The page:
Scientists have been developing gene therapies that can help restore vision that's lost due to a problem with a gene, and one kind of gene therapy might be able to help people that have vision problems regardless of what gene has caused the problem. Researchers have now demonstrated that optogenetic therapy has the potential to help people with a genetic disorder called retinitis pigmentosa, in which rod and cone cells die off.
Reporting in Nature Medicine, scientists treated a 58-year-old retinitis pigmentosa patient with optogenetic therapy. After the therapy, he regained the limited use of his vision if he used special goggles that delivered amber light pulses to his dysfunctional eye, which had received the treatment.
In previous iterations of this therapy, a protein called channelrhodopsin-2 was isolated from algae and delivered to patients. But in order for the protein to work, a lot of blue light stimulation was needed - so much light that it was potentially harming other cells. Researchers set out to find a different method, and they created a technique that sends the genetic instructions to make the protein to ganglion cells in the eye instead; the genetic material is contained in a vector called an adeno-associated virus (AAV).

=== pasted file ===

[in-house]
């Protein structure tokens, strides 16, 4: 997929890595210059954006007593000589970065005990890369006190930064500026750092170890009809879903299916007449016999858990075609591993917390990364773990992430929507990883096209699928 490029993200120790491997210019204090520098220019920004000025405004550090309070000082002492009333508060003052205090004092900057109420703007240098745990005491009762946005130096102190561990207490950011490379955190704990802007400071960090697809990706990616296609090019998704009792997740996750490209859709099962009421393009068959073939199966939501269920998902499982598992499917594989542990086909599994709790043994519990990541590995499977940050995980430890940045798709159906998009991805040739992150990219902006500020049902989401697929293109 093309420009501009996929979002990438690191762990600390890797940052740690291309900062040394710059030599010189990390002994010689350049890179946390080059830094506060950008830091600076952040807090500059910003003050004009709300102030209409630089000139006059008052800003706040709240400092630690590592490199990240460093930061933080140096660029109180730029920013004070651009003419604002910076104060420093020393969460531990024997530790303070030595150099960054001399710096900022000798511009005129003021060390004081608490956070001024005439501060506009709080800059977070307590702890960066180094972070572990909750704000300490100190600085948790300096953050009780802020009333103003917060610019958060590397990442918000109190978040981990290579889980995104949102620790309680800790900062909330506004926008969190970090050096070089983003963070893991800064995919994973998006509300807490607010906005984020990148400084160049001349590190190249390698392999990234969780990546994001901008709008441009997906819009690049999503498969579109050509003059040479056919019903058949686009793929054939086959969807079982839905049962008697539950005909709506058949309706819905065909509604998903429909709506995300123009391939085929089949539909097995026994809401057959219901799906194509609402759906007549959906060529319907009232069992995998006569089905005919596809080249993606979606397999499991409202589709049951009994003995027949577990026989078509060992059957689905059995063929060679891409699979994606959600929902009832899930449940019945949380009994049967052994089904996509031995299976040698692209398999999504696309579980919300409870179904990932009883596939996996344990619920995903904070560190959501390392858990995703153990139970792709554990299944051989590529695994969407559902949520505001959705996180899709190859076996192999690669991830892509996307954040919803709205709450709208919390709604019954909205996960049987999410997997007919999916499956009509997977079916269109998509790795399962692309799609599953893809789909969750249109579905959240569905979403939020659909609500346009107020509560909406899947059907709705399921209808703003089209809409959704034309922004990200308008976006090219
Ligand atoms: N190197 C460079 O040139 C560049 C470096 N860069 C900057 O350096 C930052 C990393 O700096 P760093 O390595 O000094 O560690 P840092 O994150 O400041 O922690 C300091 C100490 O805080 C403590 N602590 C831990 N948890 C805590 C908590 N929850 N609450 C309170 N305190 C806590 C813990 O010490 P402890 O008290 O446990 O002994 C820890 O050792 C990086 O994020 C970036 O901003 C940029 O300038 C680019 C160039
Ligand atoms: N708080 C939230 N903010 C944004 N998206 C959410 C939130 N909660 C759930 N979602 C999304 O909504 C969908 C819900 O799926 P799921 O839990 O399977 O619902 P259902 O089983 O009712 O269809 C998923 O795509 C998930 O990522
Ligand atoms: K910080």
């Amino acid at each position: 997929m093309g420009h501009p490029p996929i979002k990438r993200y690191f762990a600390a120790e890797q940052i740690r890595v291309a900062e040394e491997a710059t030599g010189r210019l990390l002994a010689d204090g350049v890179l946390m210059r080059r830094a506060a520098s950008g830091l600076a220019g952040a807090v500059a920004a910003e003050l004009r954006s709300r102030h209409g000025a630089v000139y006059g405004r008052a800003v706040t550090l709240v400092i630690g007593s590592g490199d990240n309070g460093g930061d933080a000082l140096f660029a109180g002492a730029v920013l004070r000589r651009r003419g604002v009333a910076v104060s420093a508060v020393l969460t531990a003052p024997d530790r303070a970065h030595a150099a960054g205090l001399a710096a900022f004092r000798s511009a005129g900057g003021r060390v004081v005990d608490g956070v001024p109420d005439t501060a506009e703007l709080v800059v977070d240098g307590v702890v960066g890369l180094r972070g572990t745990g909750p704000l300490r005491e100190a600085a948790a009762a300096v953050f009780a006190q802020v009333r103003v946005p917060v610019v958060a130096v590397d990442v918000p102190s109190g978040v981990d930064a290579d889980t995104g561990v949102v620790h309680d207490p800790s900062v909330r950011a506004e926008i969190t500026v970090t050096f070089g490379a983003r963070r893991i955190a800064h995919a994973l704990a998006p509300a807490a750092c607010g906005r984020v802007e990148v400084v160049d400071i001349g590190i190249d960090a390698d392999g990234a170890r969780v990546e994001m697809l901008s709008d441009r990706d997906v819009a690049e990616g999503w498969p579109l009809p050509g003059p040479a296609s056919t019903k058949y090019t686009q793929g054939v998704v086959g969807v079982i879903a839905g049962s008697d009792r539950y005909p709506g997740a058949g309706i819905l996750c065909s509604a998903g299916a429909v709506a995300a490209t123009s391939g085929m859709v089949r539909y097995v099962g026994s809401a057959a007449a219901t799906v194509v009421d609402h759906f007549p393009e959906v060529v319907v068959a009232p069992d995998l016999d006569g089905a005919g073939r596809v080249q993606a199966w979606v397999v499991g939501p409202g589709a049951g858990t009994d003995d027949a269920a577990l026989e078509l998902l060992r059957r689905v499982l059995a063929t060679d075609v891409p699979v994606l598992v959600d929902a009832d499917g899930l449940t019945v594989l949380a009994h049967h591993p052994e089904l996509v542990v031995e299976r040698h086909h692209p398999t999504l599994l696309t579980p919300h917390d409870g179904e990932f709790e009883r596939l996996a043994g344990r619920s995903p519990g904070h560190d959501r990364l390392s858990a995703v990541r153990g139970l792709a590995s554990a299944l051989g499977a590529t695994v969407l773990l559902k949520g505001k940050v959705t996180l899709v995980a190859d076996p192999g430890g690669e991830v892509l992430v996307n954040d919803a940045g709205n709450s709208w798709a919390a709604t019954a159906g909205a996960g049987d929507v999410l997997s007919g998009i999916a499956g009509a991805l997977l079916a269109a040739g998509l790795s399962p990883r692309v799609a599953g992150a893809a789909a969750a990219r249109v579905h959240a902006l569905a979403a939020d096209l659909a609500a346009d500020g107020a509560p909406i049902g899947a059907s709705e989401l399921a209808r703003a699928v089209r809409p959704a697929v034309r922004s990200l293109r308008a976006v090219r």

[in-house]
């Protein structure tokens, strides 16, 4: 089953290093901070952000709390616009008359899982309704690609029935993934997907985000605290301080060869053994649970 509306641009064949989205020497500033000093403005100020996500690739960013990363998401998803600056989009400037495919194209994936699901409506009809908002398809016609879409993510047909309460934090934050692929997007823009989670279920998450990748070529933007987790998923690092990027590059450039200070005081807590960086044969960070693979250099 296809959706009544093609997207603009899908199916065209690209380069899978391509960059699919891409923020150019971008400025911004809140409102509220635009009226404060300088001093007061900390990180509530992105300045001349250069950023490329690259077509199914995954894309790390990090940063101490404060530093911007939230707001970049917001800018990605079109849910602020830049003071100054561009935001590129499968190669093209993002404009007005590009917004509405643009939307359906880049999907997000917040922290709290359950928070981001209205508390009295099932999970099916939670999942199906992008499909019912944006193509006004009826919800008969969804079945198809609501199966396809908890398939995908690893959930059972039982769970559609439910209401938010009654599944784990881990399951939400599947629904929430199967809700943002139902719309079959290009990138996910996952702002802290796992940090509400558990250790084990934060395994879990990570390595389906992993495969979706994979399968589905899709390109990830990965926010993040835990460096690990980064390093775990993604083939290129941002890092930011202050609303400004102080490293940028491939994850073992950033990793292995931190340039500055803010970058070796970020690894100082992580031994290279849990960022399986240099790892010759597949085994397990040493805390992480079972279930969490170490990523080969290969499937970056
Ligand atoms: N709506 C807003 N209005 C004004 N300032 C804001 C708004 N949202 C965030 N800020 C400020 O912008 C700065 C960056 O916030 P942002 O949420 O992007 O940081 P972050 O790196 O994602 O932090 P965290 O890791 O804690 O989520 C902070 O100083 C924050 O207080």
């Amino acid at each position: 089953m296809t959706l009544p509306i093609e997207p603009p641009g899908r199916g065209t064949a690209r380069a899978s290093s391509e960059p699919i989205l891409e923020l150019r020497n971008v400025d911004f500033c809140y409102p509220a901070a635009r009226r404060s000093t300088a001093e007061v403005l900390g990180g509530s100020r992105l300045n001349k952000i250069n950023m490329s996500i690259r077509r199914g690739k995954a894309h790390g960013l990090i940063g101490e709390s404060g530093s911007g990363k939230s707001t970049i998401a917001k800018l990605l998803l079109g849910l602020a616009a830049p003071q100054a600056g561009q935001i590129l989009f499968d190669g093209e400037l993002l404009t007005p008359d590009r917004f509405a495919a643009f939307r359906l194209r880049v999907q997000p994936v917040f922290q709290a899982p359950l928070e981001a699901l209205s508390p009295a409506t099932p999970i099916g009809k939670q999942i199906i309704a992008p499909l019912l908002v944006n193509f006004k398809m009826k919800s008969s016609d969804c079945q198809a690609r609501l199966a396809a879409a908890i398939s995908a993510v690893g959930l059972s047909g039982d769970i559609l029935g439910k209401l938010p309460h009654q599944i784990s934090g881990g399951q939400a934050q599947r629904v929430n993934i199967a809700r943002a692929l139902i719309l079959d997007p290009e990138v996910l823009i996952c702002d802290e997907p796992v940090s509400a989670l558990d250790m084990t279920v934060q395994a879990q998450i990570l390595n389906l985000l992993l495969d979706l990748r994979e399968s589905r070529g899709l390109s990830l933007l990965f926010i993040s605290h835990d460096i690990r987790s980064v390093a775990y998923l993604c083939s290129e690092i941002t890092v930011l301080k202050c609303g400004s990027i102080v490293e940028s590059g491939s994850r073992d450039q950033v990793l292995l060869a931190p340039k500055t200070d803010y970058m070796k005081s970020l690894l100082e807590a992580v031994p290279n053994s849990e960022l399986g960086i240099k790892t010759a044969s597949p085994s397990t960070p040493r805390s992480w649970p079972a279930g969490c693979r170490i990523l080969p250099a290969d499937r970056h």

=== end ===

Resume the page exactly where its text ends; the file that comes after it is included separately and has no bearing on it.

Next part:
After light is collected by rod and cone cells, the information is sent on to bipolar cells and then ganglion cells, which send the visual information to the brain. The ganglion cells are also easy to reach to deliver the treatment; the AAV can simply be injected into the center of the eye. The ganglion cells remain even when rods and cones die.
Optogenetic proteins only work within a range of conditions, however, and aren't a substitute for normal vision. When a light source is constant, these ganglion cells won't keep firing on their own. As such, the patient has to wear goggles that deliver light pulses to his eye. Any patients getting this therapy in the future may also need special goggles.
But, the man can now see and count objects even though he could not before; he can pick out objects on a table, the stripes in a crosswalk, and detect motion. While this is not a cure for blindness, it could be a huge improvement for many people.
Preliminary results from a company called Bionic Sight that's also trying to create ontogenetic therapies have been successful, they reported. Specific information about those results have not yet been released, however, and cannot be evaluated.
Sources: Science News, Nature Medicine